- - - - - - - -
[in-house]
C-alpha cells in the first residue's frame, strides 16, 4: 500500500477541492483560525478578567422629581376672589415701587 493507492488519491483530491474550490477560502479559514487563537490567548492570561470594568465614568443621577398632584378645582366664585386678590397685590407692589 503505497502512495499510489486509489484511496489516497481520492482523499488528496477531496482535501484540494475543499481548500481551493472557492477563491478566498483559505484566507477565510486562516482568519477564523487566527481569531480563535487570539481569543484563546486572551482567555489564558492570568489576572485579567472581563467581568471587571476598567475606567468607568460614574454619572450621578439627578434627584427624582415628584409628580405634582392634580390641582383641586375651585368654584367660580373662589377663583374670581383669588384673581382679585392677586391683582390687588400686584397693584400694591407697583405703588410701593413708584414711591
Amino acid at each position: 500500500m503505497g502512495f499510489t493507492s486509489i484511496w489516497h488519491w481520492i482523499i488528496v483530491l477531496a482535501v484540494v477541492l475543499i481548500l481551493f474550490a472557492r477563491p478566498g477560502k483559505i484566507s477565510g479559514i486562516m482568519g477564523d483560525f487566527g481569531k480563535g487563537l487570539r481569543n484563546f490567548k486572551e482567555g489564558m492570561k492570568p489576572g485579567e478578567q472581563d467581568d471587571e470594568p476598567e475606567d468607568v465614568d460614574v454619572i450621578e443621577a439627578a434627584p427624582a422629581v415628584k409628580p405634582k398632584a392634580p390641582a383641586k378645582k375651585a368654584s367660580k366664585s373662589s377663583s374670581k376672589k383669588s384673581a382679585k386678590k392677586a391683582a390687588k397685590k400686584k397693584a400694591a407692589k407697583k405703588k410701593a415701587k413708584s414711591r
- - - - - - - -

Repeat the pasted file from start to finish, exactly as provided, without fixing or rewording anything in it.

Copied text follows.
[in-house]
C-alpha cells in the first residue's frame, strides 16, 4: 500500500477541492483560525478578567422629581376672589415701587 493507492488519491483530491474550490477560502479559514487563537490567548492570561470594568465614568443621577398632584378645582366664585386678590397685590407692589 503505497502512495499510489486509489484511496489516497481520492482523499488528496477531496482535501484540494475543499481548500481551493472557492477563491478566498483559505484566507477565510486562516482568519477564523487566527481569531480563535487570539481569543484563546486572551482567555489564558492570568489576572485579567472581563467581568471587571476598567475606567468607568460614574454619572450621578439627578434627584427624582415628584409628580405634582392634580390641582383641586375651585368654584367660580373662589377663583374670581383669588384673581382679585392677586391683582390687588400686584397693584400694591407697583405703588410701593413708584414711591
Amino acid at each position: 500500500m503505497g502512495f499510489t493507492s486509489i484511496w489516497h488519491w481520492i482523499i488528496v483530491l477531496a482535501v484540494v477541492l475543499i481548500l481551493f474550490a472557492r477563491p478566498g477560502k483559505i484566507s477565510g479559514i486562516m482568519g477564523d483560525f487566527g481569531k480563535g487563537l487570539r481569543n484563546f490567548k486572551e482567555g489564558m492570561k492570568p489576572g485579567e478578567q472581563d467581568d471587571e470594568p476598567e475606567d468607568v465614568d460614574v454619572i450621578e443621577a439627578a434627584p427624582a422629581v415628584k409628580p405634582k398632584a392634580p390641582a383641586k378645582k375651585a368654584s367660580k366664585s373662589s377663583s374670581k376672589k383669588s384673581a382679585k386678590k392677586a391683582a390687588k397685590k400686584k397693584a400694591a407692589k407697583k405703588k410701593a415701587k413708584s414711591r